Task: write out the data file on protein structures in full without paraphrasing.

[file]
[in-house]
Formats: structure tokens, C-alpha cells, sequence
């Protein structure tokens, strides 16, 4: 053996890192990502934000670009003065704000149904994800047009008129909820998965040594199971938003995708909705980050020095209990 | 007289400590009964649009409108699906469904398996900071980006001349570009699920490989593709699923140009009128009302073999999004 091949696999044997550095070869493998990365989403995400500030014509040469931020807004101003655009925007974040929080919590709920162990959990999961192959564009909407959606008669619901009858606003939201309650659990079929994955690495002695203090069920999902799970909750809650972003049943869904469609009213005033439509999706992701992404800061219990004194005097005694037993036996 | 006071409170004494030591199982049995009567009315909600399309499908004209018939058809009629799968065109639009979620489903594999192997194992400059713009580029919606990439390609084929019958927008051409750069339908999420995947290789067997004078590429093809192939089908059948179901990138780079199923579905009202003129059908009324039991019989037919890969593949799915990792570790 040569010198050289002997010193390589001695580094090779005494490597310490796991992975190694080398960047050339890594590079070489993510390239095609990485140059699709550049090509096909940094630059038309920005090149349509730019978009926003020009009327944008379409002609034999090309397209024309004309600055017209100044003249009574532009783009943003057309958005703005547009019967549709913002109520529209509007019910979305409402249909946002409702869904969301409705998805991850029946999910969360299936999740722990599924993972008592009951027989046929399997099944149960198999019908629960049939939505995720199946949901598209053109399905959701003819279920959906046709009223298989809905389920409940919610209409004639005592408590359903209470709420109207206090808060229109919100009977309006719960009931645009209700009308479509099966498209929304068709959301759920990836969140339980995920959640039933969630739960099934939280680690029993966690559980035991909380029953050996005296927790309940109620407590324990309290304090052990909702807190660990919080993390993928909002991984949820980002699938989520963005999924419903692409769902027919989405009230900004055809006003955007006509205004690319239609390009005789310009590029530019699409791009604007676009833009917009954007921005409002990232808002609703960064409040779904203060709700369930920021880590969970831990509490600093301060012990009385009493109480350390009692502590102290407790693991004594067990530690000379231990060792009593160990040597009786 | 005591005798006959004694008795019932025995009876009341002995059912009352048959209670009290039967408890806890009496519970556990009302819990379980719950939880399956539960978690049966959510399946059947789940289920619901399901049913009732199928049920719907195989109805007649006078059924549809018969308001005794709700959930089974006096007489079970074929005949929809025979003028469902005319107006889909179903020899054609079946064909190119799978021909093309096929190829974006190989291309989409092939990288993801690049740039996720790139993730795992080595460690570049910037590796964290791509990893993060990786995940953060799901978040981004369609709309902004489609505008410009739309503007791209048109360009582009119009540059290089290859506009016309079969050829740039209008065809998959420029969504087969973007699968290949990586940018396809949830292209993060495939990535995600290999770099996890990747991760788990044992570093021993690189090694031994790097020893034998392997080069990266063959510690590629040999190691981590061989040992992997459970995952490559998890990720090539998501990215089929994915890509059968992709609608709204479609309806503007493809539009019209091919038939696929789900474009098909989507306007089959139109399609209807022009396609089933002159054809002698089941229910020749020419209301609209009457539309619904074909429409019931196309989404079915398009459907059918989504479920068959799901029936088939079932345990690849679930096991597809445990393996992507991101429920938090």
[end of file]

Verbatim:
[in-house]
Formats: structure tokens, C-alpha cells, sequence
């Protein structure tokens, strides 16, 4: 053996890192990502934000670009003065704000149904994800047009008129909820998965040594199971938003995708909705980050020095209990 | 007289400590009964649009409108699906469904398996900071980006001349570009699920490989593709699923140009009128009302073999999004 091949696999044997550095070869493998990365989403995400500030014509040469931020807004101003655009925007974040929080919590709920162990959990999961192959564009909407959606008669619901009858606003939201309650659990079929994955690495002695203090069920999902799970909750809650972003049943869904469609009213005033439509999706992701992404800061219990004194005097005694037993036996 | 006071409170004494030591199982049995009567009315909600399309499908004209018939058809009629799968065109639009979620489903594999192997194992400059713009580029919606990439390609084929019958927008051409750069339908999420995947290789067997004078590429093809192939089908059948179901990138780079199923579905009202003129059908009324039991019989037919890969593949799915990792570790 040569010198050289002997010193390589001695580094090779005494490597310490796991992975190694080398960047050339890594590079070489993510390239095609990485140059699709550049090509096909940094630059038309920005090149349509730019978009926003020009009327944008379409002609034999090309397209024309004309600055017209100044003249009574532009783009943003057309958005703005547009019967549709913002109520529209509007019910979305409402249909946002409702869904969301409705998805991850029946999910969360299936999740722990599924993972008592009951027989046929399997099944149960198999019908629960049939939505995720199946949901598209053109399905959701003819279920959906046709009223298989809905389920409940919610209409004639005592408590359903209470709420109207206090808060229109919100009977309006719960009931645009209700009308479509099966498209929304068709959301759920990836969140339980995920959640039933969630739960099934939280680690029993966690559980035991909380029953050996005296927790309940109620407590324990309290304090052990909702807190660990919080993390993928909002991984949820980002699938989520963005999924419903692409769902027919989405009230900004055809006003955007006509205004690319239609390009005789310009590029530019699409791009604007676009833009917009954007921005409002990232808002609703960064409040779904203060709700369930920021880590969970831990509490600093301060012990009385009493109480350390009692502590102290407790693991004594067990530690000379231990060792009593160990040597009786 | 005591005798006959004694008795019932025995009876009341002995059912009352048959209670009290039967408890806890009496519970556990009302819990379980719950939880399956539960978690049966959510399946059947789940289920619901399901049913009732199928049920719907195989109805007649006078059924549809018969308001005794709700959930089974006096007489079970074929005949929809025979003028469902005319107006889909179903020899054609079946064909190119799978021909093309096929190829974006190989291309989409092939990288993801690049740039996720790139993730795992080595460690570049910037590796964290791509990893993060990786995940953060799901978040981004369609709309902004489609505008410009739309503007791209048109360009582009119009540059290089290859506009016309079969050829740039209008065809998959420029969504087969973007699968290949990586940018396809949830292209993060495939990535995600290999770099996890990747991760788990044992570093021993690189090694031994790097020893034998392997080069990266063959510690590629040999190691981590061989040992992997459970995952490559998890990720090539998501990215089929994915890509059968992709609608709204479609309806503007493809539009019209091919038939696929789900474009098909989507306007089959139109399609209807022009396609089933002159054809002698089941229910020749020419209301609209009457539309619904074909429409019931196309989404079915398009459907059918989504479920068959799901029936088939079932345990690849679930096991597809445990393996992507991101429920938090």